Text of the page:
Civil rights for African-Americans was the focus on the post-war years. According to Berkowitz (and others like Thomas Wolfe, whom he likes to quote), the 70s was the decade that everyone began to demand rights. Women’s rights were at the forefront. 1970 saw the release of a new brand of cigarettes that focused on women. Virginia Slims were advertised with the logo, “You’ve come a long ways, baby.” Much of the decade was spent arguing over the ERA amendment. I hadn’t realized that the ERA passed Congress with the support not only of the left, but with right-winged senators like Strom Thurmond and Barry Goldwater. Berkowitz goes into detail on reasons why it failed. One reason was the economic downturn, which made people afraid of change. The other two major reasons was the political savvy of those against it and the ERA debate being framed around the abortion issue. In addition to women’s right, the 70s saw the rise of the gay movement, disability rights and rights of immigrants. In many ways, all the new groups demanding their rights paralleled a shift from the Civil Rights era views of doing what was good for all America, to a focus on more individual concerns. The 70s is seen as the “ME” decade, which helps explain the rise of Reagan in the 80s.
Growing up in the South in the 70s, I was shocked that Berkowitz discussed the integration of Boston’s public schools and spent little time talking about the integration of the schools in the South or other areas of the country. Interestingly, the ruling that got busing started wasn’t in Boston was from North Carolina (Swan vs Charlotte Mecklenburg, 1971). Three years later, this ruling was used in Boston. As a Southerner who’s lived much of his adult life up north, I am still shocked at how segregated schools remain up here and find it strange that in upscale neighborhoods around northern cities, one can still find school districts that are mostly white.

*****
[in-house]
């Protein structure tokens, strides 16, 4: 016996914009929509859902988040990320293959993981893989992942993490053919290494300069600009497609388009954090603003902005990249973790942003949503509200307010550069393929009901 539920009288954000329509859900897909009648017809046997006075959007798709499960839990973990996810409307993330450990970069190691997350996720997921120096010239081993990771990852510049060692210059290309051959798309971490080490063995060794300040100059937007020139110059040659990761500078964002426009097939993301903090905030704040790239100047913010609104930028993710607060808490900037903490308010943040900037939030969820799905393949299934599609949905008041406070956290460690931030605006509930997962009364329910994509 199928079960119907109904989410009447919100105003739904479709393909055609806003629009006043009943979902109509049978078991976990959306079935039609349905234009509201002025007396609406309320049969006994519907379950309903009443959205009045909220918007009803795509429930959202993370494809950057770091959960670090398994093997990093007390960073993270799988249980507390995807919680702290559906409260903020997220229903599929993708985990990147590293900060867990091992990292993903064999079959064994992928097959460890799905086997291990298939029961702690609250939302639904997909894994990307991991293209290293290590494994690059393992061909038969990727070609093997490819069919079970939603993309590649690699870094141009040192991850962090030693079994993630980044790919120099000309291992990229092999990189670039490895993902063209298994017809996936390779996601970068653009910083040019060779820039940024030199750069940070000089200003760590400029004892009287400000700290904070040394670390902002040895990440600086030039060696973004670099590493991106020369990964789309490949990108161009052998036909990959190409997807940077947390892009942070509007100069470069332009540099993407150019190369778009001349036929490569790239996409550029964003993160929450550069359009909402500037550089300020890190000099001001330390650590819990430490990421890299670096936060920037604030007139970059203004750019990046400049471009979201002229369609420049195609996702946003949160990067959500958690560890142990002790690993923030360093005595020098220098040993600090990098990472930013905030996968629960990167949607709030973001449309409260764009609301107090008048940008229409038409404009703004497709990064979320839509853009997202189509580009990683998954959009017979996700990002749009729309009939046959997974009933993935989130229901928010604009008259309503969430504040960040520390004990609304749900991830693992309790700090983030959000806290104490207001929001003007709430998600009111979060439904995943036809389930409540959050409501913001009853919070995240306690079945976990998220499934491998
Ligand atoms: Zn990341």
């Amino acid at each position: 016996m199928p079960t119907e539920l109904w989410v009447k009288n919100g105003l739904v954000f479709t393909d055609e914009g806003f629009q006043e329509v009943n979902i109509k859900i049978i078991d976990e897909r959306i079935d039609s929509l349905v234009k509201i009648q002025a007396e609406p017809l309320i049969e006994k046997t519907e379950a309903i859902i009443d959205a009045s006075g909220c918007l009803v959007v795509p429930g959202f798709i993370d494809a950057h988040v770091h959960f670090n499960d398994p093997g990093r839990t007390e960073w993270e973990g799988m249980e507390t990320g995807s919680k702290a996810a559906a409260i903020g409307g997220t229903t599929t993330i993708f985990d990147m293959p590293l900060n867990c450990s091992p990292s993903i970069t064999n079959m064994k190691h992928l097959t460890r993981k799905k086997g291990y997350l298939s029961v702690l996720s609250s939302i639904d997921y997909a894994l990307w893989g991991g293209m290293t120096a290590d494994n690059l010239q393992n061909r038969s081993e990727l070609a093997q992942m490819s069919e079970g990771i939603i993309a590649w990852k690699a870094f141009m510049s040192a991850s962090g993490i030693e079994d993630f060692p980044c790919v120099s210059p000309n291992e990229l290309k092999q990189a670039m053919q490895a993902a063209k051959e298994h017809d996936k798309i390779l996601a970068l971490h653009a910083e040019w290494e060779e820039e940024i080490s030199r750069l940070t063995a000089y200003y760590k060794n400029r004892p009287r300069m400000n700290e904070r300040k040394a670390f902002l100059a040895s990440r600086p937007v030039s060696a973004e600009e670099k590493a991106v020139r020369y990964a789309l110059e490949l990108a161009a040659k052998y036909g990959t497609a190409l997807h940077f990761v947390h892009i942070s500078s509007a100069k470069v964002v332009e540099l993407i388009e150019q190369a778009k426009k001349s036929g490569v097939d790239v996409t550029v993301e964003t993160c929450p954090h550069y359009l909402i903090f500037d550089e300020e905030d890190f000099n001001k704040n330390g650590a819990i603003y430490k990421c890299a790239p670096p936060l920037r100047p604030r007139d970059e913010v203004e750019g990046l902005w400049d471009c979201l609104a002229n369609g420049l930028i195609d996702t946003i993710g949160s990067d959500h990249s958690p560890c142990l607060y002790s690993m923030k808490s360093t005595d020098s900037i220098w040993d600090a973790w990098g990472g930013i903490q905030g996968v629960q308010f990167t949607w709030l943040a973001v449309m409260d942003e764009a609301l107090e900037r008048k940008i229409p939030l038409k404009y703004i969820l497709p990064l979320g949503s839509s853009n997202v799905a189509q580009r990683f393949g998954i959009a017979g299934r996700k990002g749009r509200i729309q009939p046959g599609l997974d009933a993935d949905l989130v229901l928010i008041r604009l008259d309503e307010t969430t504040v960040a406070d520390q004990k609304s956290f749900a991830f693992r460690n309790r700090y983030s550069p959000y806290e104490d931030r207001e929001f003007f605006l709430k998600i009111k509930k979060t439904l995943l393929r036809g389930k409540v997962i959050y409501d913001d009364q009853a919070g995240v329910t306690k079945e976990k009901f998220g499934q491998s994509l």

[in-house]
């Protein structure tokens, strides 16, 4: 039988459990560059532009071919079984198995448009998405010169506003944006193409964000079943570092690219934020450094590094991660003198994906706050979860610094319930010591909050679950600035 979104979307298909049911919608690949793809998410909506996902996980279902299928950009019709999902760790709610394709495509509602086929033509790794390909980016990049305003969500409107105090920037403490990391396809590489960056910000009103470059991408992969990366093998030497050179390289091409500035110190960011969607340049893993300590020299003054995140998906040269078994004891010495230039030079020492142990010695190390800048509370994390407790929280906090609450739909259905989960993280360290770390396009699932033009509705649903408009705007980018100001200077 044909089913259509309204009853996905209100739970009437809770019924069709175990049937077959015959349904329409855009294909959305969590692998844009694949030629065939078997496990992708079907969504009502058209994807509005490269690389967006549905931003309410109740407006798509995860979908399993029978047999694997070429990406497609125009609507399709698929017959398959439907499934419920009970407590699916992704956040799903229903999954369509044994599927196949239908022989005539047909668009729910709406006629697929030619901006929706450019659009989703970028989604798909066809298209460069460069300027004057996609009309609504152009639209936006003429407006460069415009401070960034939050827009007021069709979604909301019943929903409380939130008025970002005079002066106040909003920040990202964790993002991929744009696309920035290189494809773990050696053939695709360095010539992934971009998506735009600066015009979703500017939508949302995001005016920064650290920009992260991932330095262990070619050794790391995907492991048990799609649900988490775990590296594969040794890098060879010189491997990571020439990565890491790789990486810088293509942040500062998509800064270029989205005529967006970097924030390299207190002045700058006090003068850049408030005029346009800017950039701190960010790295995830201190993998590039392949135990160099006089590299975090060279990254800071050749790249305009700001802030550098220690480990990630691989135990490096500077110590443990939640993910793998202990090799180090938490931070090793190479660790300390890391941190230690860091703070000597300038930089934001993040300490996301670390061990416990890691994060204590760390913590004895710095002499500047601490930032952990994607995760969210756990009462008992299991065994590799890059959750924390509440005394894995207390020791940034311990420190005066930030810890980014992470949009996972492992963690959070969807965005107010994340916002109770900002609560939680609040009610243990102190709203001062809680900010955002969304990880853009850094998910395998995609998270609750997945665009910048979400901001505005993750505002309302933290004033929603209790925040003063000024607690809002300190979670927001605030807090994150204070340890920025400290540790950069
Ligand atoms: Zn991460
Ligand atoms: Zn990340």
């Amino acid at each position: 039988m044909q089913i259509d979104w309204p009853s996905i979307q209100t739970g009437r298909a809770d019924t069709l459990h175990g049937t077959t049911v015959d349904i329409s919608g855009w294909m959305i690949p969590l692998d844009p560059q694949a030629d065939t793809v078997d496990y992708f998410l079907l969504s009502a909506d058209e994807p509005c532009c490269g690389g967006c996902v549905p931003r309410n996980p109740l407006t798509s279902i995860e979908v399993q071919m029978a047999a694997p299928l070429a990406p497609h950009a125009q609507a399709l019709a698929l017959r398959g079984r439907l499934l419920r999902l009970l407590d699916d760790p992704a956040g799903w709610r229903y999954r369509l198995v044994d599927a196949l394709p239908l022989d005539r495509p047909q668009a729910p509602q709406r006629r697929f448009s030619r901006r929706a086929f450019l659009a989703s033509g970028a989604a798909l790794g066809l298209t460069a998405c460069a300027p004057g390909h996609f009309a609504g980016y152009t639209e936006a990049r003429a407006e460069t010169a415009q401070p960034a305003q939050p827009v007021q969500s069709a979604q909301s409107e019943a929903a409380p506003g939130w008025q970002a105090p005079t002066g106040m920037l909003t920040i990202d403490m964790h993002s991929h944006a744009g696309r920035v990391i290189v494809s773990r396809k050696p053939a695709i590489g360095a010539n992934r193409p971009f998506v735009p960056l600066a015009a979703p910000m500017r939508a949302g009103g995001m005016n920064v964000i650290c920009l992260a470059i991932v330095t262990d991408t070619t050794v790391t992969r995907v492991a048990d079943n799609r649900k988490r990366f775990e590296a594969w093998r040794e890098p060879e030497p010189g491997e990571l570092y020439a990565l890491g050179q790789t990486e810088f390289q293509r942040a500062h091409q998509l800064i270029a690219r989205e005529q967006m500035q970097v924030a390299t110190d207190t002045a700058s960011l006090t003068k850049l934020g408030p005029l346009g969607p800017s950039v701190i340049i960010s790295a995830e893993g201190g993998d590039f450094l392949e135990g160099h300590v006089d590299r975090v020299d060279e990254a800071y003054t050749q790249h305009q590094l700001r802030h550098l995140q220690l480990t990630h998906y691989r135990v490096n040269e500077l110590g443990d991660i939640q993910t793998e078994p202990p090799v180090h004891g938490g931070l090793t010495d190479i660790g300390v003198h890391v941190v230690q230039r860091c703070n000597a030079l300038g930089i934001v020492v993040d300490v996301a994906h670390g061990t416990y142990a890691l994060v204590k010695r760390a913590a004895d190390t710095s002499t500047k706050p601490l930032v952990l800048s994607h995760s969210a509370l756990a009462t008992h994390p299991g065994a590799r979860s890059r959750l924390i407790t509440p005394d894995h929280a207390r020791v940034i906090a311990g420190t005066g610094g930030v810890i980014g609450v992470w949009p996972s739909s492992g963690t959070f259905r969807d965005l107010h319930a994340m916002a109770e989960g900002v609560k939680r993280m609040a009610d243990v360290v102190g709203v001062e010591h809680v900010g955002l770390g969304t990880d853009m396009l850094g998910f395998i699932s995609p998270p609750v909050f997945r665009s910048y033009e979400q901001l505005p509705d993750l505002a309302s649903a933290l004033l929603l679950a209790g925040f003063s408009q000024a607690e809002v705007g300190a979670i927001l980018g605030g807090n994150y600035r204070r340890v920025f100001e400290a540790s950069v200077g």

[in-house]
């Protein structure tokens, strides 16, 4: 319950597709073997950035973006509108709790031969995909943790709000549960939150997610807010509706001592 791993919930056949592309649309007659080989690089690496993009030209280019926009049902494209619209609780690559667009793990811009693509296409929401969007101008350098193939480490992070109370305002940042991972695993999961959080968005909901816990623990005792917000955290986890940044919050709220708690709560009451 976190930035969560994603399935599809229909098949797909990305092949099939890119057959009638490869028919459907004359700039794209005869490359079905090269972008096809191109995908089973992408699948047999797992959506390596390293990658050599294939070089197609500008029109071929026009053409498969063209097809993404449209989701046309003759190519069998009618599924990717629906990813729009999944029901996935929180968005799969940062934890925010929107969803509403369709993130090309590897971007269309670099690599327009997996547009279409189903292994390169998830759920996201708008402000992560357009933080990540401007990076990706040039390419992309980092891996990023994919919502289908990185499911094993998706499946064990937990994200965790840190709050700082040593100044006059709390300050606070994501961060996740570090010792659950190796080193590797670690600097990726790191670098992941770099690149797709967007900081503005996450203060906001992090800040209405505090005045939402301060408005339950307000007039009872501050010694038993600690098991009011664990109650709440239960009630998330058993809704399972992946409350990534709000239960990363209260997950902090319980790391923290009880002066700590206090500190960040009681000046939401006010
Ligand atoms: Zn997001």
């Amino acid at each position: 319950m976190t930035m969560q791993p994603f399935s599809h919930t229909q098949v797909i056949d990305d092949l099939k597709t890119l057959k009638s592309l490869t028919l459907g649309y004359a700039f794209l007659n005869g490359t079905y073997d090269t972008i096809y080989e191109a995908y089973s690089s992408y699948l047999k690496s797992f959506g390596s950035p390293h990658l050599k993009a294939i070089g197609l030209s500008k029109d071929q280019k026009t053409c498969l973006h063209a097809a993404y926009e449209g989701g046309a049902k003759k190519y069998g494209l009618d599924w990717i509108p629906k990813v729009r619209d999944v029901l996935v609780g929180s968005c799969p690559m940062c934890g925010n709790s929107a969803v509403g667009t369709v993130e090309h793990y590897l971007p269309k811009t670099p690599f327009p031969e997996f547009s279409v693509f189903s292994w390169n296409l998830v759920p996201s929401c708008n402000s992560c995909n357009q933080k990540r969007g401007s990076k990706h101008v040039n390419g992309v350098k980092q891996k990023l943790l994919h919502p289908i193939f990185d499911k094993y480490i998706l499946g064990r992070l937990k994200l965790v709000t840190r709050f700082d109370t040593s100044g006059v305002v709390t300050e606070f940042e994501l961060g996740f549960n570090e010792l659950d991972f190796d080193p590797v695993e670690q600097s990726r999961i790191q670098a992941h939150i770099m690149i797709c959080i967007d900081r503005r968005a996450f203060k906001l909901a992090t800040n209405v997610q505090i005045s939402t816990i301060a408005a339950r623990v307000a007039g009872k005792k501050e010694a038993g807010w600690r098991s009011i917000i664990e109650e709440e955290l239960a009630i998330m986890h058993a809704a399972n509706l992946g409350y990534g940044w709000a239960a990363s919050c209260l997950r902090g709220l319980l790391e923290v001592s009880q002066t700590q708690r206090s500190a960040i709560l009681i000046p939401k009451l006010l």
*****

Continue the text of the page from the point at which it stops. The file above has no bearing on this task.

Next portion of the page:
Berkowitz does a better job on describing the political changes in the s70s than the culture changes. Culturally, he explores only movies and TV in depth. Although he acknowledges significant authors like John Updike, he does not explore the role they played in defining an era. In movies, he focuses mostly on “blockbusters,” a new way of marketing movies in an era that was seeing declines at the theater. As for TV, the 70s were the golden years as they didn’t have competition from cable and other forms of media. He discusses not only sitcoms, but also news programs and sports. Outside of a few brief mentions, he does not discuss the role of music. Maybe it was because I spent most of the decade as a teenager, that I think that music defined the era. It was the day when “album stations” bucking the top-40 trend were exiled to FM, the era of Bruce Springsteen, Fleetwood Mac, Steely Dan and southern rock. It was also, sad to say, the era of disco.
I enjoyed reading this book and recommend it; I just wished Berkowitz had gone further. He does a wonderful job discussing American politics. One final criticism, he overlooks lots of major world changes that were occurring, especially in Africa. Maybe the book should have been called a political history of the 70s in America.